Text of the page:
Star Trek 'holodeck' in the living room?

Marc Cieslak investigates fighting fire in a virtual world

Related Stories

With "immersive media" taking content well beyond the TV screen, new technology is attempting to move virtual reality towards something even closer to real life.

Whether it be a cave, an igloo or a theatre, virtual reality is getting the immersive experience, with sight, sound and smell.

Full 360-degree screens are now capable of taking audiences to a whole new place. The companies pioneering this technology are hoping it will be close to a literal experience.

In a specially designed room, images are projected in every angle, even on to the ceiling so that those viewing are drawn into the illusion more fully than just looking at a screen.

Is Star Trek just around the corner?

Star Trek logo

By Mike Hancock, Mechdyne

If we could build a holodeck today, we would build one.

At some point in the future, we will be able decouple the display technology away from physical screens to holographic images where we can interact with those in real time.

I think a good part of this will be realistically possible in your lifetime. They will be able to create really meaningful experiences that have a pretty significant level of physical feedback.

Current applications are wide-ranging but include education about space travel, military training and acting as a tour guide around such sights as the pyramids. There is also a huge potential for gaming.

Flight simulators have offered a similar idea for a while but a true simulation cockpit costs about $20m (£13m) to purchase. It's still quite a way from the home for most.

"When it's done well it's an incredibly immersive experience, profoundly immersive," says Martin Howe, vice-president of tech company Global Immersion.

"It's like being there. In technology terms, it's just a giant computer... a super computer.

"We're just at the start... we can put anything on the screen."

But with screens already being the way a vast majority of people consume their information, what is so different about this?

'Suspend disbelief'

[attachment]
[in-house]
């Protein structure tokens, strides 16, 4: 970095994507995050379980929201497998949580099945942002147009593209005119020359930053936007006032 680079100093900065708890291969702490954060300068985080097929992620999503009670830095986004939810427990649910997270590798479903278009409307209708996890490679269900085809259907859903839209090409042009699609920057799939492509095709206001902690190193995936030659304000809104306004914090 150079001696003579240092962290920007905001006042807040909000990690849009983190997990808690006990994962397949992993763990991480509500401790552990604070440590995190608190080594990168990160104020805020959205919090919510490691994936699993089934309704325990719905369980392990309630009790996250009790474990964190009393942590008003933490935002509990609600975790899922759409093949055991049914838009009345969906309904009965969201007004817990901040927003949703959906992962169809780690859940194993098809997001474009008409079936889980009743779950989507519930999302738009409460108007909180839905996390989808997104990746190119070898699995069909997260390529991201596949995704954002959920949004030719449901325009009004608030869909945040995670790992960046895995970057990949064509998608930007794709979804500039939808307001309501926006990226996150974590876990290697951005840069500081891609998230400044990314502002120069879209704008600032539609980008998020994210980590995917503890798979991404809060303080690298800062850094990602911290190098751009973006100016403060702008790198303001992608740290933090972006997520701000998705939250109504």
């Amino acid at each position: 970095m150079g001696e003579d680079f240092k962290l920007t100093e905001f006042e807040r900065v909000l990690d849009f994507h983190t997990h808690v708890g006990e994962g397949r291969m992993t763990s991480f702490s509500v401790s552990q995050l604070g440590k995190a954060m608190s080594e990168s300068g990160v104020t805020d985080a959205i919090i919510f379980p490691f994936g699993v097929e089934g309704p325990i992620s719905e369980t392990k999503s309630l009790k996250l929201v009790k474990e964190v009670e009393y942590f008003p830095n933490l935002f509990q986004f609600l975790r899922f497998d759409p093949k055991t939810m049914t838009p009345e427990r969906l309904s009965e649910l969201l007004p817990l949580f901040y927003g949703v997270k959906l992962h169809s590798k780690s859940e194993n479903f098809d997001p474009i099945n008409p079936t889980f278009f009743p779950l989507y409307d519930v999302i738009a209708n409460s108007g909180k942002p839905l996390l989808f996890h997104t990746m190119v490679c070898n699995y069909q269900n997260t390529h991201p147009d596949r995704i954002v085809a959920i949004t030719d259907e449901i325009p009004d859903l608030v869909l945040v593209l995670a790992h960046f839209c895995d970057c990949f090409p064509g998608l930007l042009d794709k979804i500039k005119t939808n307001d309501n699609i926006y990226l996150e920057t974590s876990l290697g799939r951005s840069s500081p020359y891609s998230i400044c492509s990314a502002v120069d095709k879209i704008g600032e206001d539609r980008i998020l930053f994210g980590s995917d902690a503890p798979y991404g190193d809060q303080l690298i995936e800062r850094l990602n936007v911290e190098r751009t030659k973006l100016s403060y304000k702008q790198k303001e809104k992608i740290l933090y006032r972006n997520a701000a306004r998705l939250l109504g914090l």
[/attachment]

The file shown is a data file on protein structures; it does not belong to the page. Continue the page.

Visuals are wherever the person looks and even peripheral vision in a system like this is seen as incredibly important.

Start Quote

Marc using Igloo

Learning through simulation is now an established part of the training regime of lots of industries”

End Quote Marc Cieslak Click

"Imagine if you went through the world with sight blinders on and could only see what's in front of you - how much of the world would you see?" says Mike Hancock, of Mechdyne which produces the Cave system.

"If you just have that flat screen, then you're blinding your peripheral vision so you don't get the information you would usually get, which your brain processes whether you know it or not."

The thinking behind bigger screens operating in every angle is to suspend disbelief for the time the people seeing it are there.

This would mean the psychological response is very similar to how it would be in real life.

"The minute they are in a situation where they have got visuals all around them, they feel like they are in that environment which is obviously far removed from just looking at a flat screen in a normal room," says Colin Yellowley, MD of Igloo Vision.

The Igloo is a steel-tubed framework covered in PVC and a 360-degree screen powered by five HD projectors.

It offers large-scale simulation and a screen that draws you into the experience because there is no chance to look away.

But people are still in a room without the ability to truly interact with their surroundings in a natural way?

What about virtual reality headsets?

Oculus Rift headset design

Oculus Rift promises gamers an "immersive experience" using a 640 by 800 pixel screen for each of the user's eyes.

By Palmer Luckey, founder, Oculus